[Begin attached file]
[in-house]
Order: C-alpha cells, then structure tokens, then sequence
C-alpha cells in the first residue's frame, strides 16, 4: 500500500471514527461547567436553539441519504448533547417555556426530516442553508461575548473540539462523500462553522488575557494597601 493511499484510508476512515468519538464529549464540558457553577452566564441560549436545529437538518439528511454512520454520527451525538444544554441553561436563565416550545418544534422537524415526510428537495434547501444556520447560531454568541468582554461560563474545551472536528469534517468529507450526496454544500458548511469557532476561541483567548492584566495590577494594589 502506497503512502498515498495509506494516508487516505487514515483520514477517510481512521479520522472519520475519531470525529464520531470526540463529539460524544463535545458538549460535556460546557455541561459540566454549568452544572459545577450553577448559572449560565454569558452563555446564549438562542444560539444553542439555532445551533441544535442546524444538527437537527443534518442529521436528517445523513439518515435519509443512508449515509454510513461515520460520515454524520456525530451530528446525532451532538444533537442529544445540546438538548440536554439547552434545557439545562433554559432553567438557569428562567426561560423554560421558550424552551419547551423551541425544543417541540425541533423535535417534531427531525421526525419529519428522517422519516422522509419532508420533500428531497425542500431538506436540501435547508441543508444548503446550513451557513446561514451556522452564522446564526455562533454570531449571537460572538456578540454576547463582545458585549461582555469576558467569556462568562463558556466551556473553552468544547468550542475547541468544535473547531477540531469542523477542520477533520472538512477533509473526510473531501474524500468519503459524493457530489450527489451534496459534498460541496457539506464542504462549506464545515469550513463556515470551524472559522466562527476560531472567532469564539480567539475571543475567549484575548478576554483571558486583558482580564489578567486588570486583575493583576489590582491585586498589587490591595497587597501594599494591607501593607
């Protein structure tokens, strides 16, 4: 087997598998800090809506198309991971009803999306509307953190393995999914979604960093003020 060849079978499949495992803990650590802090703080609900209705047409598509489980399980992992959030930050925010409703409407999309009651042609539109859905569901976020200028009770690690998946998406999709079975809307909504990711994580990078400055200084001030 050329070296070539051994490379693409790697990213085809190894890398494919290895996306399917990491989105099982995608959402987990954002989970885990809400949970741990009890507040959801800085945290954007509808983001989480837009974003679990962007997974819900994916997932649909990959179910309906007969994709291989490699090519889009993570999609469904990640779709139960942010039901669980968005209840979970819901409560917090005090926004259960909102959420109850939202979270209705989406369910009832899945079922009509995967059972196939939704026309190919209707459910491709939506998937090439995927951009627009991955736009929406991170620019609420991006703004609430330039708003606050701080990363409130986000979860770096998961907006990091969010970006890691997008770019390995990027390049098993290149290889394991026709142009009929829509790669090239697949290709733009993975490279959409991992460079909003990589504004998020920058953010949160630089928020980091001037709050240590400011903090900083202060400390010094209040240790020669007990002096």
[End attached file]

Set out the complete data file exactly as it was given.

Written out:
[in-house]
Order: C-alpha cells, then structure tokens, then sequence
C-alpha cells in the first residue's frame, strides 16, 4: 500500500471514527461547567436553539441519504448533547417555556426530516442553508461575548473540539462523500462553522488575557494597601 493511499484510508476512515468519538464529549464540558457553577452566564441560549436545529437538518439528511454512520454520527451525538444544554441553561436563565416550545418544534422537524415526510428537495434547501444556520447560531454568541468582554461560563474545551472536528469534517468529507450526496454544500458548511469557532476561541483567548492584566495590577494594589 502506497503512502498515498495509506494516508487516505487514515483520514477517510481512521479520522472519520475519531470525529464520531470526540463529539460524544463535545458538549460535556460546557455541561459540566454549568452544572459545577450553577448559572449560565454569558452563555446564549438562542444560539444553542439555532445551533441544535442546524444538527437537527443534518442529521436528517445523513439518515435519509443512508449515509454510513461515520460520515454524520456525530451530528446525532451532538444533537442529544445540546438538548440536554439547552434545557439545562433554559432553567438557569428562567426561560423554560421558550424552551419547551423551541425544543417541540425541533423535535417534531427531525421526525419529519428522517422519516422522509419532508420533500428531497425542500431538506436540501435547508441543508444548503446550513451557513446561514451556522452564522446564526455562533454570531449571537460572538456578540454576547463582545458585549461582555469576558467569556462568562463558556466551556473553552468544547468550542475547541468544535473547531477540531469542523477542520477533520472538512477533509473526510473531501474524500468519503459524493457530489450527489451534496459534498460541496457539506464542504462549506464545515469550513463556515470551524472559522466562527476560531472567532469564539480567539475571543475567549484575548478576554483571558486583558482580564489578567486588570486583575493583576489590582491585586498589587490591595497587597501594599494591607501593607
């Protein structure tokens, strides 16, 4: 087997598998800090809506198309991971009803999306509307953190393995999914979604960093003020 060849079978499949495992803990650590802090703080609900209705047409598509489980399980992992959030930050925010409703409407999309009651042609539109859905569901976020200028009770690690998946998406999709079975809307909504990711994580990078400055200084001030 050329070296070539051994490379693409790697990213085809190894890398494919290895996306399917990491989105099982995608959402987990954002989970885990809400949970741990009890507040959801800085945290954007509808983001989480837009974003679990962007997974819900994916997932649909990959179910309906007969994709291989490699090519889009993570999609469904990640779709139960942010039901669980968005209840979970819901409560917090005090926004259960909102959420109850939202979270209705989406369910009832899945079922009509995967059972196939939704026309190919209707459910491709939506998937090439995927951009627009991955736009929406991170620019609420991006703004609430330039708003606050701080990363409130986000979860770096998961907006990091969010970006890691997008770019390995990027390049098993290149290889394991026709142009009929829509790669090239697949290709733009993975490279959409991992460079909003990589504004998020920058953010949160630089928020980091001037709050240590400011903090900083202060400390010094209040240790020669007990002096």